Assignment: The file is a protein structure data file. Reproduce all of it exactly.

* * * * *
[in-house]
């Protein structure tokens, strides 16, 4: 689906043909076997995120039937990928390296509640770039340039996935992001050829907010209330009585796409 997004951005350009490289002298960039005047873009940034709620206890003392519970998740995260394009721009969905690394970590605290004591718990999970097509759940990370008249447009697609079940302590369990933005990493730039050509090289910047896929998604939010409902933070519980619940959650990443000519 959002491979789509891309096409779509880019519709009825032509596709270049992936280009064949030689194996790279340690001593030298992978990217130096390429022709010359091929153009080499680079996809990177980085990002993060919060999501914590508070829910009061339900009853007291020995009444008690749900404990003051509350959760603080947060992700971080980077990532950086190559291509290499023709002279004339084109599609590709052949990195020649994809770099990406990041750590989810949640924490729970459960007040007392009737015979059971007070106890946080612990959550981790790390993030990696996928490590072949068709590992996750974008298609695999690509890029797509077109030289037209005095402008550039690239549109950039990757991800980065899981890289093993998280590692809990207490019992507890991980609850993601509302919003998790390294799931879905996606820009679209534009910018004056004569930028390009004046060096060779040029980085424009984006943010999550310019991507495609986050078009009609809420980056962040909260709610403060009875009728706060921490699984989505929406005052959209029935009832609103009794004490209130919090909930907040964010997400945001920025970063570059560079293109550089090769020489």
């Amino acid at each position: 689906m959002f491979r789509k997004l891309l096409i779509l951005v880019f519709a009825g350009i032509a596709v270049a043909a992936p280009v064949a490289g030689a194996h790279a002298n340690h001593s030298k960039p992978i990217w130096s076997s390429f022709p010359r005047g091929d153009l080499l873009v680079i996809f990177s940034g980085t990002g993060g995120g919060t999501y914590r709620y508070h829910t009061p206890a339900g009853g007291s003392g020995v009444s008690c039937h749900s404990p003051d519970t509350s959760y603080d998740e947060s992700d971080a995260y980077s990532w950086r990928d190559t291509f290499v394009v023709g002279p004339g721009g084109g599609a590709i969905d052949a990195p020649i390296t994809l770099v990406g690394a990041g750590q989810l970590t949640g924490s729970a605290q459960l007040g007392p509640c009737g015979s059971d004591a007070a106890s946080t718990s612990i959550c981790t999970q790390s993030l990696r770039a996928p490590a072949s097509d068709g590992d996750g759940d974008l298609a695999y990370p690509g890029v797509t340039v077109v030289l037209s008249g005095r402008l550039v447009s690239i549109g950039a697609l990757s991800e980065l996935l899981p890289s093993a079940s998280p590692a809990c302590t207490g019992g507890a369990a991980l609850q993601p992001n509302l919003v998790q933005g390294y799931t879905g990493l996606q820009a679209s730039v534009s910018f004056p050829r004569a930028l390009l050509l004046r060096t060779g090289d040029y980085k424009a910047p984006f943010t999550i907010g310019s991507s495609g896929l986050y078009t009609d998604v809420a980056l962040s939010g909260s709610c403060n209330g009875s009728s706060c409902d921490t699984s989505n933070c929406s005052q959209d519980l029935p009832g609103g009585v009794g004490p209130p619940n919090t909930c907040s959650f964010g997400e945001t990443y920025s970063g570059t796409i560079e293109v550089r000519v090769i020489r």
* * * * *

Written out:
[in-house]
């Protein structure tokens, strides 16, 4: 689906043909076997995120039937990928390296509640770039340039996935992001050829907010209330009585796409 997004951005350009490289002298960039005047873009940034709620206890003392519970998740995260394009721009969905690394970590605290004591718990999970097509759940990370008249447009697609079940302590369990933005990493730039050509090289910047896929998604939010409902933070519980619940959650990443000519 959002491979789509891309096409779509880019519709009825032509596709270049992936280009064949030689194996790279340690001593030298992978990217130096390429022709010359091929153009080499680079996809990177980085990002993060919060999501914590508070829910009061339900009853007291020995009444008690749900404990003051509350959760603080947060992700971080980077990532950086190559291509290499023709002279004339084109599609590709052949990195020649994809770099990406990041750590989810949640924490729970459960007040007392009737015979059971007070106890946080612990959550981790790390993030990696996928490590072949068709590992996750974008298609695999690509890029797509077109030289037209005095402008550039690239549109950039990757991800980065899981890289093993998280590692809990207490019992507890991980609850993601509302919003998790390294799931879905996606820009679209534009910018004056004569930028390009004046060096060779040029980085424009984006943010999550310019991507495609986050078009009609809420980056962040909260709610403060009875009728706060921490699984989505929406005052959209029935009832609103009794004490209130919090909930907040964010997400945001920025970063570059560079293109550089090769020489």
């Amino acid at each position: 689906m959002f491979r789509k997004l891309l096409i779509l951005v880019f519709a009825g350009i032509a596709v270049a043909a992936p280009v064949a490289g030689a194996h790279a002298n340690h001593s030298k960039p992978i990217w130096s076997s390429f022709p010359r005047g091929d153009l080499l873009v680079i996809f990177s940034g980085t990002g993060g995120g919060t999501y914590r709620y508070h829910t009061p206890a339900g009853g007291s003392g020995v009444s008690c039937h749900s404990p003051d519970t509350s959760y603080d998740e947060s992700d971080a995260y980077s990532w950086r990928d190559t291509f290499v394009v023709g002279p004339g721009g084109g599609a590709i969905d052949a990195p020649i390296t994809l770099v990406g690394a990041g750590q989810l970590t949640g924490s729970a605290q459960l007040g007392p509640c009737g015979s059971d004591a007070a106890s946080t718990s612990i959550c981790t999970q790390s993030l990696r770039a996928p490590a072949s097509d068709g590992d996750g759940d974008l298609a695999y990370p690509g890029v797509t340039v077109v030289l037209s008249g005095r402008l550039v447009s690239i549109g950039a697609l990757s991800e980065l996935l899981p890289s093993a079940s998280p590692a809990c302590t207490g019992g507890a369990a991980l609850q993601p992001n509302l919003v998790q933005g390294y799931t879905g990493l996606q820009a679209s730039v534009s910018f004056p050829r004569a930028l390009l050509l004046r060096t060779g090289d040029y980085k424009a910047p984006f943010t999550i907010g310019s991507s495609g896929l986050y078009t009609d998604v809420a980056l962040s939010g909260s709610c403060n209330g009875s009728s706060c409902d921490t699984s989505n933070c929406s005052q959209d519980l029935p009832g609103g009585v009794g004490p209130p619940n919090t909930c907040s959650f964010g997400e945001t990443y920025s970063g570059t796409i560079e293109v550089r000519v090769i020489r």